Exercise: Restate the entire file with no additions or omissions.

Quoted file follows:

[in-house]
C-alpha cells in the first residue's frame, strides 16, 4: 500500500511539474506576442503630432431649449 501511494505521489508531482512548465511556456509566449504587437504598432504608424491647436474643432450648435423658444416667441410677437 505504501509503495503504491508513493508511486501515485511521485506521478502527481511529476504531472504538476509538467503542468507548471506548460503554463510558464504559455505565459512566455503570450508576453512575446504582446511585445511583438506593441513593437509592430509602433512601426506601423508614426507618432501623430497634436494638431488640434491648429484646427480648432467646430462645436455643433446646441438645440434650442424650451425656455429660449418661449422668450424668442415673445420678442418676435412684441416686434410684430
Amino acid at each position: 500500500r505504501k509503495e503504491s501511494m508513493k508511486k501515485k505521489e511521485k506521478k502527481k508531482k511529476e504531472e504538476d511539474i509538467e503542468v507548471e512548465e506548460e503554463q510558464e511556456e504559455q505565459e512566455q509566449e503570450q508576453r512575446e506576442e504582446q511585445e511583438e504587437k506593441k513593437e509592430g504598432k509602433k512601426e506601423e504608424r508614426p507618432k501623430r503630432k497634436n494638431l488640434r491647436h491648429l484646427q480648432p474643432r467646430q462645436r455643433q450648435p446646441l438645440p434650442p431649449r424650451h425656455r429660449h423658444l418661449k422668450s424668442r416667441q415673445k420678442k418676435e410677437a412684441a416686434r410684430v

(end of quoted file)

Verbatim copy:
[in-house]
C-alpha cells in the first residue's frame, strides 16, 4: 500500500511539474506576442503630432431649449 501511494505521489508531482512548465511556456509566449504587437504598432504608424491647436474643432450648435423658444416667441410677437 505504501509503495503504491508513493508511486501515485511521485506521478502527481511529476504531472504538476509538467503542468507548471506548460503554463510558464504559455505565459512566455503570450508576453512575446504582446511585445511583438506593441513593437509592430509602433512601426506601423508614426507618432501623430497634436494638431488640434491648429484646427480648432467646430462645436455643433446646441438645440434650442424650451425656455429660449418661449422668450424668442415673445420678442418676435412684441416686434410684430
Amino acid at each position: 500500500r505504501k509503495e503504491s501511494m508513493k508511486k501515485k505521489e511521485k506521478k502527481k508531482k511529476e504531472e504538476d511539474i509538467e503542468v507548471e512548465e506548460e503554463q510558464e511556456e504559455q505565459e512566455q509566449e503570450q508576453r512575446e506576442e504582446q511585445e511583438e504587437k506593441k513593437e509592430g504598432k509602433k512601426e506601423e504608424r508614426p507618432k501623430r503630432k497634436n494638431l488640434r491647436h491648429l484646427q480648432p474643432r467646430q462645436r455643433q450648435p446646441l438645440p434650442p431649449r424650451h425656455r429660449h423658444l418661449k422668450s424668442r416667441q415673445k420678442k418676435e410677437a412684441a416686434r410684430v